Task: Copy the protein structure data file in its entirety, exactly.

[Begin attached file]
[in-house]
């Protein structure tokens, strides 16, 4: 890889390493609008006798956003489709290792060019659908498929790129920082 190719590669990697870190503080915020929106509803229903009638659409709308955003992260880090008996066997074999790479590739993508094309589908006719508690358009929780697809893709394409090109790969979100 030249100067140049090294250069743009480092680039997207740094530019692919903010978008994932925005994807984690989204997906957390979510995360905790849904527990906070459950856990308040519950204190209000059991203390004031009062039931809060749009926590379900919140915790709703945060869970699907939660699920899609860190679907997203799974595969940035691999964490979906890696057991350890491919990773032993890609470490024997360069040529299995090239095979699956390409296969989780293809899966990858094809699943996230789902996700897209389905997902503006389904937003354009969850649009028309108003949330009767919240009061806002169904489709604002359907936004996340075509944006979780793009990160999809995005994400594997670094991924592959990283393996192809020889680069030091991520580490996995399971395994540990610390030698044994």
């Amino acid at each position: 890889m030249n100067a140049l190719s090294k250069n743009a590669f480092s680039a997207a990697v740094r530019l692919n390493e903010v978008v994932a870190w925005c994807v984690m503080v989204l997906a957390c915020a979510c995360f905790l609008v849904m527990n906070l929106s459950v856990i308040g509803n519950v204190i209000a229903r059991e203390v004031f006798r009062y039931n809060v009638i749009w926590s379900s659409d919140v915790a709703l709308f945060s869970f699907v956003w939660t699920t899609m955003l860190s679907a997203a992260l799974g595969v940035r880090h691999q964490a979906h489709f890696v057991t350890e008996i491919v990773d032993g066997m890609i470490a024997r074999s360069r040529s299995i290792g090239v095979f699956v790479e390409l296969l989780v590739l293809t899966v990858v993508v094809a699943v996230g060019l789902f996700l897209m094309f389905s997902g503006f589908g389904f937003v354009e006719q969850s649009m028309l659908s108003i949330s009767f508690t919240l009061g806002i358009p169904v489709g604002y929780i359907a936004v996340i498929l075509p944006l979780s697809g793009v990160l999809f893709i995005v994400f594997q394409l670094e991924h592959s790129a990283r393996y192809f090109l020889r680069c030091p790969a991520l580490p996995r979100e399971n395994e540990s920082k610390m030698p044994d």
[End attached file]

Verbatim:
[in-house]
């Protein structure tokens, strides 16, 4: 890889390493609008006798956003489709290792060019659908498929790129920082 190719590669990697870190503080915020929106509803229903009638659409709308955003992260880090008996066997074999790479590739993508094309589908006719508690358009929780697809893709394409090109790969979100 030249100067140049090294250069743009480092680039997207740094530019692919903010978008994932925005994807984690989204997906957390979510995360905790849904527990906070459950856990308040519950204190209000059991203390004031009062039931809060749009926590379900919140915790709703945060869970699907939660699920899609860190679907997203799974595969940035691999964490979906890696057991350890491919990773032993890609470490024997360069040529299995090239095979699956390409296969989780293809899966990858094809699943996230789902996700897209389905997902503006389904937003354009969850649009028309108003949330009767919240009061806002169904489709604002359907936004996340075509944006979780793009990160999809995005994400594997670094991924592959990283393996192809020889680069030091991520580490996995399971395994540990610390030698044994």
């Amino acid at each position: 890889m030249n100067a140049l190719s090294k250069n743009a590669f480092s680039a997207a990697v740094r530019l692919n390493e903010v978008v994932a870190w925005c994807v984690m503080v989204l997906a957390c915020a979510c995360f905790l609008v849904m527990n906070l929106s459950v856990i308040g509803n519950v204190i209000a229903r059991e203390v004031f006798r009062y039931n809060v009638i749009w926590s379900s659409d919140v915790a709703l709308f945060s869970f699907v956003w939660t699920t899609m955003l860190s679907a997203a992260l799974g595969v940035r880090h691999q964490a979906h489709f890696v057991t350890e008996i491919v990773d032993g066997m890609i470490a024997r074999s360069r040529s299995i290792g090239v095979f699956v790479e390409l296969l989780v590739l293809t899966v990858v993508v094809a699943v996230g060019l789902f996700l897209m094309f389905s997902g503006f589908g389904f937003v354009e006719q969850s649009m028309l659908s108003i949330s009767f508690t919240l009061g806002i358009p169904v489709g604002y929780i359907a936004v996340i498929l075509p944006l979780s697809g793009v990160l999809f893709i995005v994400f594997q394409l670094e991924h592959s790129a990283r393996y192809f090109l020889r680069c030091p790969a991520l580490p996995r979100e399971n395994e540990s920082k610390m030698p044994d």